A successful music interview necessitates homework and preparation. Research the band extensively, spend time with the music and only start to develop questions when you find an aspect of the band you really want to learn more about. When interviewing musicians, your goal is typically to help readers understand the musicians and gain a deeper understanding of the music. As such, it's important to ask questions that only the musicians themselves can answer. Besides asking question about a band's history, ask questions that reveal the musicians' opinions and feelings.
Write your questions down. Set your questions before you arrive at the interview, but don't stick to the order of the questions if you find the interview moving naturally into another, more interesting topic. Develop many questions, but ask only the most essential and potentially interesting questions.
Use a digital voice recorder. Test the recorder before you begin the interview.
Ask questions that will provide the history of the band for unfamiliar readers. If the band is well known, skip these types of questions. Ask questions such as "How did the band form?" or "Give me a brief history of the band?"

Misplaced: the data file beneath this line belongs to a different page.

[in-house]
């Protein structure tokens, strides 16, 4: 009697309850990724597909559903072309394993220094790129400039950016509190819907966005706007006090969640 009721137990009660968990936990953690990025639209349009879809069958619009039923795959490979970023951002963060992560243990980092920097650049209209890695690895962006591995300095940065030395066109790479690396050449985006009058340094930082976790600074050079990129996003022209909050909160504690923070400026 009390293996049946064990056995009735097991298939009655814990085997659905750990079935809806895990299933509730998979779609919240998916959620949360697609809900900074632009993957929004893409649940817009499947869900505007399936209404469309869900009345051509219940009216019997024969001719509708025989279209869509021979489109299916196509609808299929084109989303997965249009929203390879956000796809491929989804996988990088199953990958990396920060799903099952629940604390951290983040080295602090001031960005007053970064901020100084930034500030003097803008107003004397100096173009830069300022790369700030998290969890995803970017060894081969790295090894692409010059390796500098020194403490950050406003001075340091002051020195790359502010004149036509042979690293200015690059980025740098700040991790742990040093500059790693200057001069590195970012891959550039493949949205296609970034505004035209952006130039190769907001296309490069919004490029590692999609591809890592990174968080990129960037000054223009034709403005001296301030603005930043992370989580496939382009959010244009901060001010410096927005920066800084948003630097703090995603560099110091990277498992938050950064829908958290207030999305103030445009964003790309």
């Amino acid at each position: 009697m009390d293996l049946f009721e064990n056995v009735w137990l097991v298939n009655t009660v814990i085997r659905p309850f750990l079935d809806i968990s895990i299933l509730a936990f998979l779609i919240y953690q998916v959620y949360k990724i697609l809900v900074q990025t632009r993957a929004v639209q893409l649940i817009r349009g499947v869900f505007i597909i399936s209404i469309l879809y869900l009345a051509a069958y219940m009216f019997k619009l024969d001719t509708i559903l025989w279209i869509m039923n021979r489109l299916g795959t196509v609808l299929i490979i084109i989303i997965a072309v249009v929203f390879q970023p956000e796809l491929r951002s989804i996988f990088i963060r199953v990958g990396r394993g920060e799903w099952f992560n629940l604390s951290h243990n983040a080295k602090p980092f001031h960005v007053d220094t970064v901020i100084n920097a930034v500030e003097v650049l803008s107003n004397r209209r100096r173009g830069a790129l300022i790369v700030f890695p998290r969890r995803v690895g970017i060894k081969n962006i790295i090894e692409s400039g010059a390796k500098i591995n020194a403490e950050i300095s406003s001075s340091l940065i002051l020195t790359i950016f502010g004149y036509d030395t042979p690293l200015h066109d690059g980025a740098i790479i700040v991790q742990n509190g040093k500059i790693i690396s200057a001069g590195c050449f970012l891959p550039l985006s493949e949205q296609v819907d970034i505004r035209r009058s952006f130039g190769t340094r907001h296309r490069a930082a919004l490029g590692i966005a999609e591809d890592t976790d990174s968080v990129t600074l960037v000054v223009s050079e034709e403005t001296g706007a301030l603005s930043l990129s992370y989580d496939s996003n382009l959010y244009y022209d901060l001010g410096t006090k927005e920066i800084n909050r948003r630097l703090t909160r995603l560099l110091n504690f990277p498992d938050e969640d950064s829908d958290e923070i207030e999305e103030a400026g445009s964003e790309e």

Talk about recent releases and tours. Ask questions like "How do the new songs differ from your older material?" or "Talk about the songwriting and recording process and what makes this record different."
Study the band's lyrics. Look for general themes, social commentary and personal sentiments. Ask questions that expand on the band's lyrics to give readers a deeper understanding of the lyricist and his ideas.
Ask questions about the band's recent history beyond releases and tours. If the band has had problems with a record label, had a van accident on tour or introduced a new member to the band, ask questions about these events.
Talk about music industry topics. Ask the band how it feels about selling music online and how it feels about illegal music downloads. Ask the band members their predictions about the future of CD and vinyl sales and if digital music will ever completely replace these formats.
Ask the band about future plans and upcoming releases and tours. Give your readers an idea of what to look forward to with the band.
Read previous interviews with the band to avoid topics and questions that have already been covered. If you find an interesting fact in older interviews, expand on this topic with new questions. Make the musicians comfortable. Have a relaxed conversation before and after the interview to help make the musicians feel at ease.